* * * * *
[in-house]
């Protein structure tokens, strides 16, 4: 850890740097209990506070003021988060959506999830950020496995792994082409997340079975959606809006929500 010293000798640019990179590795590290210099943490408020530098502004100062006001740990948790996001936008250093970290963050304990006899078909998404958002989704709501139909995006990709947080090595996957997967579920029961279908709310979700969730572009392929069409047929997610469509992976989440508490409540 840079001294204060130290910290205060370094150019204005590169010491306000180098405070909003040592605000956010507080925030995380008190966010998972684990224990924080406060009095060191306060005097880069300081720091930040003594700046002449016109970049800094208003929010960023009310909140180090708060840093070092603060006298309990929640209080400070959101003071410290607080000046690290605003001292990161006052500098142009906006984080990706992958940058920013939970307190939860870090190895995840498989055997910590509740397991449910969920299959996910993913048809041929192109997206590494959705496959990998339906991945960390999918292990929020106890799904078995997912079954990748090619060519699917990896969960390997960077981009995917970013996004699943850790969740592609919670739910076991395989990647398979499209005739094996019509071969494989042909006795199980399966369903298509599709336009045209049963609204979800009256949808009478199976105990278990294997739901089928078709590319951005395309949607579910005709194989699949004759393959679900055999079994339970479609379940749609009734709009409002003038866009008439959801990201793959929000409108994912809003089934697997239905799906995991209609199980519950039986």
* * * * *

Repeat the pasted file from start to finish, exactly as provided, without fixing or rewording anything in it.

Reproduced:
[in-house]
């Protein structure tokens, strides 16, 4: 850890740097209990506070003021988060959506999830950020496995792994082409997340079975959606809006929500 010293000798640019990179590795590290210099943490408020530098502004100062006001740990948790996001936008250093970290963050304990006899078909998404958002989704709501139909995006990709947080090595996957997967579920029961279908709310979700969730572009392929069409047929997610469509992976989440508490409540 840079001294204060130290910290205060370094150019204005590169010491306000180098405070909003040592605000956010507080925030995380008190966010998972684990224990924080406060009095060191306060005097880069300081720091930040003594700046002449016109970049800094208003929010960023009310909140180090708060840093070092603060006298309990929640209080400070959101003071410290607080000046690290605003001292990161006052500098142009906006984080990706992958940058920013939970307190939860870090190895995840498989055997910590509740397991449910969920299959996910993913048809041929192109997206590494959705496959990998339906991945960390999918292990929020106890799904078995997912079954990748090619060519699917990896969960390997960077981009995917970013996004699943850790969740592609919670739910076991395989990647398979499209005739094996019509071969494989042909006795199980399966369903298509599709336009045209049963609204979800009256949808009478199976105990278990294997739901089928078709590319951005395309949607579910005709194989699949004759393959679900055999079994339970479609379940749609009734709009409002003038866009008439959801990201793959929000409108994912809003089934697997239905799906995991209609199980519950039986």